Glasnost, or the ending of seven decades of Soviet censorship, was Gorbachev's other signature democratic reform. Having worked for a few months at the leading glasnost newspaper, Moscow News, I still remember vividly how, step by step, from 1985 to 1991, the mechanisms and taboos of censorship were dismantled.

Here, too, the result was astonishing - virtual freedom of the press, both print and broadcast, at least in the national media. Russian journalists I have known since those times still compare their freedom under Gorbachev more favorably than with what followed under both Yeltsin and his successor, Vladimir Putin - oligarchical control and corruption of the media, a resurgence of state interference in their work and the killing of journalists. (Though the killing of journalists is usually associated with the Putin era, of the 76 killed since 1992, 41 were murdered during the Yeltsin years.)

Indeed, the conventional U.S. view that Russia's de-democratization began after Putin became president in 2000 is contested by many Russian commentators and historians, and a few American specialists. They argue that it began under Yeltsin - particularly when the Russian president used tanks in October 1993 to disband and destroy Russia's most freely elected parliament. Since that fateful event, the Russian Duma has increasingly become a "puppet" parliament, unlike those opposition-filled, raucous legislatures elected under Gorbachev.

Whether or not one views Soviet democratization under Gorbachev as Russia's lost opportunity, as some historians do, the former leader remains a poorly appreciated, perhaps tragic, but nonetheless essential figure in the modern history of democratization. As he turns 80, having outlived the historic breakthroughs he introduced by 20 years, and having watched many of his democratic achievements squandered, Gorbachev, always an optimist during the 20 years i have known him, says he is no longer sure if Russia's democracy glass is half full or half empty.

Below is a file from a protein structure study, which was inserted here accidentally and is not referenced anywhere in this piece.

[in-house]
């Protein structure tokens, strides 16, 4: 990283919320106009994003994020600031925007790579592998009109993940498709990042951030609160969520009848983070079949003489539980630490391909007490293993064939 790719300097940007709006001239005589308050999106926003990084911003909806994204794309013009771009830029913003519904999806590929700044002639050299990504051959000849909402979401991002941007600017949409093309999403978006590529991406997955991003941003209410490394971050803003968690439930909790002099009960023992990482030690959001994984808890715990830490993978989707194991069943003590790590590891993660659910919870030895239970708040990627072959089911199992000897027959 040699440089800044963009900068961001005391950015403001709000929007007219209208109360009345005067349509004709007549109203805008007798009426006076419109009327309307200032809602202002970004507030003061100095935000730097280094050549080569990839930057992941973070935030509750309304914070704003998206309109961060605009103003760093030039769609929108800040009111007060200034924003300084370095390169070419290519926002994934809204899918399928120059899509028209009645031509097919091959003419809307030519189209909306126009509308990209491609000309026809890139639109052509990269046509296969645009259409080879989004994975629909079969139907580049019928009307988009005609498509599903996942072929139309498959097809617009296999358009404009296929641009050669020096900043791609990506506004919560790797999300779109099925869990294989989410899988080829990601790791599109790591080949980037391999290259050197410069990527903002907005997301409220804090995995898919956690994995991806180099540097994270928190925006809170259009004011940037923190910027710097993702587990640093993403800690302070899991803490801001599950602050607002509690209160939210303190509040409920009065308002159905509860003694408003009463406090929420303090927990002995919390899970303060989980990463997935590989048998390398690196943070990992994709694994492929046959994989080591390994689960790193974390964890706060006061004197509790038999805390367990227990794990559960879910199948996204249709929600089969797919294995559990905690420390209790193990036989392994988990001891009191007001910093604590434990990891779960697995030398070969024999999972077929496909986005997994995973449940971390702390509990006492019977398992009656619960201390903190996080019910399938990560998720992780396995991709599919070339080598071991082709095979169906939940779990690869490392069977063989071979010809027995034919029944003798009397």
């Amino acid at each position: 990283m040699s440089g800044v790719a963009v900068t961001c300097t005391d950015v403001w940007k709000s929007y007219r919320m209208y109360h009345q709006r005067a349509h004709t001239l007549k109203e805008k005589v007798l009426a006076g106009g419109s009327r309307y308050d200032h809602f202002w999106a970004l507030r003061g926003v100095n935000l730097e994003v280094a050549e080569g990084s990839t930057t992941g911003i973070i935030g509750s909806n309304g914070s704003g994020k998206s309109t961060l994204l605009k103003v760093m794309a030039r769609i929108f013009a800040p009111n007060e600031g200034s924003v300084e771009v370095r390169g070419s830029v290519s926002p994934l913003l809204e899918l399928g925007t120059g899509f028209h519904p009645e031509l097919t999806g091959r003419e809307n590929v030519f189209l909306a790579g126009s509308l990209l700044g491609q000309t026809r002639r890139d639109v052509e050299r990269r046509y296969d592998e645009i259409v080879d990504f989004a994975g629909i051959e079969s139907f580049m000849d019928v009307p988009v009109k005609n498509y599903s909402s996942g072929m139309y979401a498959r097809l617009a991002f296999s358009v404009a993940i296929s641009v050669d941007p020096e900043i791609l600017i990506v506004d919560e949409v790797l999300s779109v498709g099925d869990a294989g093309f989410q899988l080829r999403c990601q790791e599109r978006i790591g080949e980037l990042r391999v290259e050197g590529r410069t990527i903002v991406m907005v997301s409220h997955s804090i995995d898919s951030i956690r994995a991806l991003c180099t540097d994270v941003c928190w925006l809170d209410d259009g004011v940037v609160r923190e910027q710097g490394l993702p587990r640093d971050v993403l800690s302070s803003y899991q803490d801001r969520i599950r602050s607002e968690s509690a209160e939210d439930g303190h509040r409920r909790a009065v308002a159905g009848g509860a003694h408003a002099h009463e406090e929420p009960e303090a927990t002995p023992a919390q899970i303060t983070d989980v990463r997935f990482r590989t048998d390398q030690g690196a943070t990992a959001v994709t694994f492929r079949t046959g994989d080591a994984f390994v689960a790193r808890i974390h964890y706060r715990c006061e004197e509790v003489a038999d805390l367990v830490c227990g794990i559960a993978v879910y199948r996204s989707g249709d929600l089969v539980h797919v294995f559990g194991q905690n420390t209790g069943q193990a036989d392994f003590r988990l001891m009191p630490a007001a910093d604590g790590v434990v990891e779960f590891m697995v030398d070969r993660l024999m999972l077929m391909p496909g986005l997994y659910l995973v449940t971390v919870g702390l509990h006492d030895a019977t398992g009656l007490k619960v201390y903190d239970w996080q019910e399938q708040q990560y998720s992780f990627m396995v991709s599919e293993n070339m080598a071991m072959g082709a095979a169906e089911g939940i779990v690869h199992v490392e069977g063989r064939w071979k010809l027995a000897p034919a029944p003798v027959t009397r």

It may be that actuarial realities have made him melancholy or even despairing, or he may be discouraged by developments in Russia. In a recent interview in Novaya Gazeta, the country's leading democratic opposition newspaper, of which he is part-owner, Gorbachev spoke out more bluntly than ever against the Putin-Medvedev leadership for undermining the free media and elections he introduced two decades ago. Gorbachev even warned that Russia's growing authoritarianism might result in an Egypt-style uprising: "We have democratic institutions but . . . they're used to cover arbitrary rule and abuse," he said.

Only history will determine Gorbachev's ultimate reputation. In his own country, he is still reviled by a majority of Russians, who blame him (along with Yeltsin) for destroying the Soviet Union and for the economic and social misery that followed. Other Russians, however, view him, as I do, as a leader of extraordinary vision and courage. If democracy eventually returns to Russia, Gorbachev will be remembered as the greatest reformer in that nation's tormented history.


© 2011 The Washington Post Company